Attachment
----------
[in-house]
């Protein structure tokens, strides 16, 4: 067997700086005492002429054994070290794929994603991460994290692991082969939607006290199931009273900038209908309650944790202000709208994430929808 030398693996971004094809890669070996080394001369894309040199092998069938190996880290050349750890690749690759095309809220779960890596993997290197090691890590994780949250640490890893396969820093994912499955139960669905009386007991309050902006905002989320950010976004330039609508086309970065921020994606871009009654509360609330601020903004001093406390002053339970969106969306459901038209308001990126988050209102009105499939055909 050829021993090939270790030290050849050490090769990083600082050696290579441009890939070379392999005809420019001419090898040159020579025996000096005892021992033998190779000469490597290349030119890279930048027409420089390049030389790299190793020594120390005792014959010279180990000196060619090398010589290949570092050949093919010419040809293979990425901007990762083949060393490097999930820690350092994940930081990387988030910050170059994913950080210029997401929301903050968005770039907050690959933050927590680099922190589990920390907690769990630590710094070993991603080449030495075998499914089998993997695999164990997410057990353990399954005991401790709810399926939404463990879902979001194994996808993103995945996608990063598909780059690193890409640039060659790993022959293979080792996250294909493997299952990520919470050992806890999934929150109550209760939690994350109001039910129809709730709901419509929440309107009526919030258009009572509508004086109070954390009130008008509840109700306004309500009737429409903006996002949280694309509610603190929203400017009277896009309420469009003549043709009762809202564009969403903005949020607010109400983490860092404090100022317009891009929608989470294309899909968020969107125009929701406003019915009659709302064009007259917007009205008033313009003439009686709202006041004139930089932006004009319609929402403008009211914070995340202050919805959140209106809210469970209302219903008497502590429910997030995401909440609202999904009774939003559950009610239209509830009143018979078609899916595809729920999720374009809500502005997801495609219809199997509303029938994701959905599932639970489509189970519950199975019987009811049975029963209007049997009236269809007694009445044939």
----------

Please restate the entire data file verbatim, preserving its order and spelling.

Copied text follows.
[in-house]
């Protein structure tokens, strides 16, 4: 067997700086005492002429054994070290794929994603991460994290692991082969939607006290199931009273900038209908309650944790202000709208994430929808 030398693996971004094809890669070996080394001369894309040199092998069938190996880290050349750890690749690759095309809220779960890596993997290197090691890590994780949250640490890893396969820093994912499955139960669905009386007991309050902006905002989320950010976004330039609508086309970065921020994606871009009654509360609330601020903004001093406390002053339970969106969306459901038209308001990126988050209102009105499939055909 050829021993090939270790030290050849050490090769990083600082050696290579441009890939070379392999005809420019001419090898040159020579025996000096005892021992033998190779000469490597290349030119890279930048027409420089390049030389790299190793020594120390005792014959010279180990000196060619090398010589290949570092050949093919010419040809293979990425901007990762083949060393490097999930820690350092994940930081990387988030910050170059994913950080210029997401929301903050968005770039907050690959933050927590680099922190589990920390907690769990630590710094070993991603080449030495075998499914089998993997695999164990997410057990353990399954005991401790709810399926939404463990879902979001194994996808993103995945996608990063598909780059690193890409640039060659790993022959293979080792996250294909493997299952990520919470050992806890999934929150109550209760939690994350109001039910129809709730709901419509929440309107009526919030258009009572509508004086109070954390009130008008509840109700306004309500009737429409903006996002949280694309509610603190929203400017009277896009309420469009003549043709009762809202564009969403903005949020607010109400983490860092404090100022317009891009929608989470294309899909968020969107125009929701406003019915009659709302064009007259917007009205008033313009003439009686709202006041004139930089932006004009319609929402403008009211914070995340202050919805959140209106809210469970209302219903008497502590429910997030995401909440609202999904009774939003559950009610239209509830009143018979078609899916595809729920999720374009809500502005997801495609219809199997509303029938994701959905599932639970489509189970519950199975019987009811049975029963209007049997009236269809007694009445044939």